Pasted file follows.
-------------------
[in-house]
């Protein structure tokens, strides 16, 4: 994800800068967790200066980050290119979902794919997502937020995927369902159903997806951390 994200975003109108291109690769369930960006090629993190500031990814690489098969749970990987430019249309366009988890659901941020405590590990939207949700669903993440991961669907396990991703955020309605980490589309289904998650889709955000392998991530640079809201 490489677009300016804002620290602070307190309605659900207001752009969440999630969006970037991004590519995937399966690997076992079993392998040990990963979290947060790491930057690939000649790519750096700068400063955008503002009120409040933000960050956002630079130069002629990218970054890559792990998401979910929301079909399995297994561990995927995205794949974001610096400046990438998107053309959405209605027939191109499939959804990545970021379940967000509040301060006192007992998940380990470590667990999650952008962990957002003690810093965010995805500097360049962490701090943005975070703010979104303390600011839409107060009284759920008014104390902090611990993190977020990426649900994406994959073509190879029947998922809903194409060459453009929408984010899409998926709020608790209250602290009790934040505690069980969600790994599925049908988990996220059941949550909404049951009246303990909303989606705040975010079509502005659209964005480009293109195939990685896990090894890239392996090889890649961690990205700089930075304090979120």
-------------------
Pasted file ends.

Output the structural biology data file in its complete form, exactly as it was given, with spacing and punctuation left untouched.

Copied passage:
[in-house]
């Protein structure tokens, strides 16, 4: 994800800068967790200066980050290119979902794919997502937020995927369902159903997806951390 994200975003109108291109690769369930960006090629993190500031990814690489098969749970990987430019249309366009988890659901941020405590590990939207949700669903993440991961669907396990991703955020309605980490589309289904998650889709955000392998991530640079809201 490489677009300016804002620290602070307190309605659900207001752009969440999630969006970037991004590519995937399966690997076992079993392998040990990963979290947060790491930057690939000649790519750096700068400063955008503002009120409040933000960050956002630079130069002629990218970054890559792990998401979910929301079909399995297994561990995927995205794949974001610096400046990438998107053309959405209605027939191109499939959804990545970021379940967000509040301060006192007992998940380990470590667990999650952008962990957002003690810093965010995805500097360049962490701090943005975070703010979104303390600011839409107060009284759920008014104390902090611990993190977020990426649900994406994959073509190879029947998922809903194409060459453009929408984010899409998926709020608790209250602290009790934040505690069980969600790994599925049908988990996220059941949550909404049951009246303990909303989606705040975010079509502005659209964005480009293109195939990685896990090894890239392996090889890649961690990205700089930075304090979120």